You can confirm that the connector is no longer running by looking at the output of
Embedded Kafka Connect logs messages inline with ksqlDB's server's log messages. View them by running the following command:
Introspecting embedded mode¶
Sometimes you might need a little more power to introspect how your connectors are behaving by interacting directly with the embedded Kafka Connect server. First, notice that ksqlDB is really just wrapping a regular Kafka Connect server. You can curl it and interact with its REST API just like any other Connect server.
Your output should resemble:
This can be really useful if you're having trouble getting a connector to load or need more insight into how connector tasks are behaving.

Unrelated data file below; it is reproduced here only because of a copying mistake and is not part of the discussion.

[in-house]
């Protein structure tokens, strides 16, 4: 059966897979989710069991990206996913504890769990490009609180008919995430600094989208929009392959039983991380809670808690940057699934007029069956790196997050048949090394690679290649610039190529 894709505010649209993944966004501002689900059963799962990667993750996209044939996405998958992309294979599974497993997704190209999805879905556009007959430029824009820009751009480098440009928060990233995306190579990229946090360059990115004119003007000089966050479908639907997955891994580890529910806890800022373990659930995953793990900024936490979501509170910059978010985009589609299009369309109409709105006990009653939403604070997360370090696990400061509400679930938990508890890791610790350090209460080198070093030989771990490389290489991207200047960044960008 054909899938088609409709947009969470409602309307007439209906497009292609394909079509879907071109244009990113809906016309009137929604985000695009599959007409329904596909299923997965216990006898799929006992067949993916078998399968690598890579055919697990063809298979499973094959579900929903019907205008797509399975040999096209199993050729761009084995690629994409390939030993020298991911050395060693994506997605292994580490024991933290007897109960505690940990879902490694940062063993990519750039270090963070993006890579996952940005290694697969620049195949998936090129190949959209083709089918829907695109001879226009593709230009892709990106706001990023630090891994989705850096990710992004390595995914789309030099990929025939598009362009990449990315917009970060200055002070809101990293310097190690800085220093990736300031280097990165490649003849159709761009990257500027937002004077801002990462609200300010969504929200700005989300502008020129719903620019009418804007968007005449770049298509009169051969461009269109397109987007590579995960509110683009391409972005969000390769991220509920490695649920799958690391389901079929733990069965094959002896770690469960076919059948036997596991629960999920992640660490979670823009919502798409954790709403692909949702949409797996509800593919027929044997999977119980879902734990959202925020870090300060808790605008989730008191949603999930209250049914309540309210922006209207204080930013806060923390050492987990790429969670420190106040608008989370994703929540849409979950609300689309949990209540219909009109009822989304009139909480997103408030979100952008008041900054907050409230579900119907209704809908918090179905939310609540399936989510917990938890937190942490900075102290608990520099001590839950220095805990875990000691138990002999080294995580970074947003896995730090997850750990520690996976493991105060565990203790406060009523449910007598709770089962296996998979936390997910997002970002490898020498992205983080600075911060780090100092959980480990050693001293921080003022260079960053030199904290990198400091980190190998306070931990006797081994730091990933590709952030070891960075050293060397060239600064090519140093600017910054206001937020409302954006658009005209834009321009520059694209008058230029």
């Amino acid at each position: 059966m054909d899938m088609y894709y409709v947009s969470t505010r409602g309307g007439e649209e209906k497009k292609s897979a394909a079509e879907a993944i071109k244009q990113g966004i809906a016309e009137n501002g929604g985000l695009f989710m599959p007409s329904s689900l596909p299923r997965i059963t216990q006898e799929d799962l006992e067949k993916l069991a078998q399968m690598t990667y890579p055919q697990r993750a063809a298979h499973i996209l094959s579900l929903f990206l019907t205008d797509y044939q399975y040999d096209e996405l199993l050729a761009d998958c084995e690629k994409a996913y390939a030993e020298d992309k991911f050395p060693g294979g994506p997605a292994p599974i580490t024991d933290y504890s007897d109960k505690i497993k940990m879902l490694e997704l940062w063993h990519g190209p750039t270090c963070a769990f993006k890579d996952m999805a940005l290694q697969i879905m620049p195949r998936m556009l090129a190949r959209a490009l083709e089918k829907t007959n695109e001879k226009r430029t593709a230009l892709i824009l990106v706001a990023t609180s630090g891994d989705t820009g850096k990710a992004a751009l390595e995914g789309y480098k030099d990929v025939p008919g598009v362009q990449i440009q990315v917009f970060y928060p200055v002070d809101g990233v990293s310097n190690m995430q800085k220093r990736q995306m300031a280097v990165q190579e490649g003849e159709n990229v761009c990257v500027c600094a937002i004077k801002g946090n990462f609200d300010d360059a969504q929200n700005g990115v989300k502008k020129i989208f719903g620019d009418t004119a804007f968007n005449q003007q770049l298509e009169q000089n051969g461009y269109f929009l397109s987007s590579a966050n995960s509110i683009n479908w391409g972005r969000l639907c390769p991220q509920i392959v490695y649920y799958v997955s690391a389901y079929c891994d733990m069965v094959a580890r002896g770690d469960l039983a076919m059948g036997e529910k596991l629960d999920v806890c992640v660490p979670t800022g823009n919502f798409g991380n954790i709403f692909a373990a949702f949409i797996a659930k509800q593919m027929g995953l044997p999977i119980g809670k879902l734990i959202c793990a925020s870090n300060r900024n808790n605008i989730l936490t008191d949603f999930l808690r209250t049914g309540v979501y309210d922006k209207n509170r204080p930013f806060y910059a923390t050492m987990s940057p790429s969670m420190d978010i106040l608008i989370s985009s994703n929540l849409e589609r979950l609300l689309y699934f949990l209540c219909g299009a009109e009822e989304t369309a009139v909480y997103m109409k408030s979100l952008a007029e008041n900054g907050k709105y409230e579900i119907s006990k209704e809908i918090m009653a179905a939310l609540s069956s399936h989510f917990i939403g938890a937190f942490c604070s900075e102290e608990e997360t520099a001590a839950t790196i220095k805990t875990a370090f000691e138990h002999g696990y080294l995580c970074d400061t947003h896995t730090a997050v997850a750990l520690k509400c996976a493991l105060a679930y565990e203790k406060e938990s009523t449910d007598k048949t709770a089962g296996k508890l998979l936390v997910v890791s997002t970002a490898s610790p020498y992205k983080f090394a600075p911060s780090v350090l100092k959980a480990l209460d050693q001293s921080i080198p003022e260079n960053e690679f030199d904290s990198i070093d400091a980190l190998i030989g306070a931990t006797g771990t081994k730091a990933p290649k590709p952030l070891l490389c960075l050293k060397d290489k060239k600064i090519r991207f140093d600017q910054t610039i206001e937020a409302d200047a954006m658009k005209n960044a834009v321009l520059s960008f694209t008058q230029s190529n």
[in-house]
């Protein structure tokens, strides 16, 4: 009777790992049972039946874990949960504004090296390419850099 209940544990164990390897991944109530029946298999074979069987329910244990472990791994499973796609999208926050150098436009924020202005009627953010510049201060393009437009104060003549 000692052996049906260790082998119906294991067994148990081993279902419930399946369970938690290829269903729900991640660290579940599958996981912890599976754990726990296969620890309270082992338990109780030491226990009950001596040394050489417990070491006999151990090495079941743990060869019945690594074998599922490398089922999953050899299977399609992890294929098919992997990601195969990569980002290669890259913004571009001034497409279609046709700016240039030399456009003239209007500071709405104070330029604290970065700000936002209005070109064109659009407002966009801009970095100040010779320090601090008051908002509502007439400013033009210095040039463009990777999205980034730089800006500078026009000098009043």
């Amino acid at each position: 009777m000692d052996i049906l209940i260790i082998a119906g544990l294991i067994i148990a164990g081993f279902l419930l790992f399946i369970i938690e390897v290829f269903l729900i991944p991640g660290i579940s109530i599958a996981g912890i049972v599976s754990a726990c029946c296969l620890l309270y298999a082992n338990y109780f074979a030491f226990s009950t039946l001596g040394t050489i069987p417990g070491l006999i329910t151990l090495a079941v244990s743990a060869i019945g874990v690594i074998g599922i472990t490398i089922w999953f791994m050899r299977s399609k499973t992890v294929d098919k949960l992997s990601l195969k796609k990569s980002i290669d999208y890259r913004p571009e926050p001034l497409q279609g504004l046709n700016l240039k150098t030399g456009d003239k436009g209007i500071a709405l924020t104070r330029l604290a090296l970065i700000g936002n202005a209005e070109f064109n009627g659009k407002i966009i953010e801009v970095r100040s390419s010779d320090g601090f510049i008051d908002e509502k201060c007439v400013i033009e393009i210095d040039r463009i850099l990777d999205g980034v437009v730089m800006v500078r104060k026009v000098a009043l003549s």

In external mode, ksqlDB communicates with an external Kafka Connect cluster. It's able to create and destroy connectors as needed. Use external mode when you have high volumes of input and output, or need to scale your ingest/egress capacity independently from your processing capacity.
External mode essentially works the same way as embedded mode, except connectors run outside of ksqlDB's servers. All that is needed is to configure ksqlDB server with the
ksql.connect.url property, indicating the address of the Connect server. Beyond that, you can manage connectors exactly as you would in embedded mode. No other configuration is needed.
This guide omits an example of setting up an external Kafka Connect cluster. Many great examples, like Apache Kafka's, have already been published.
Tear down the stack¶
When you're done, tear down the stack by running: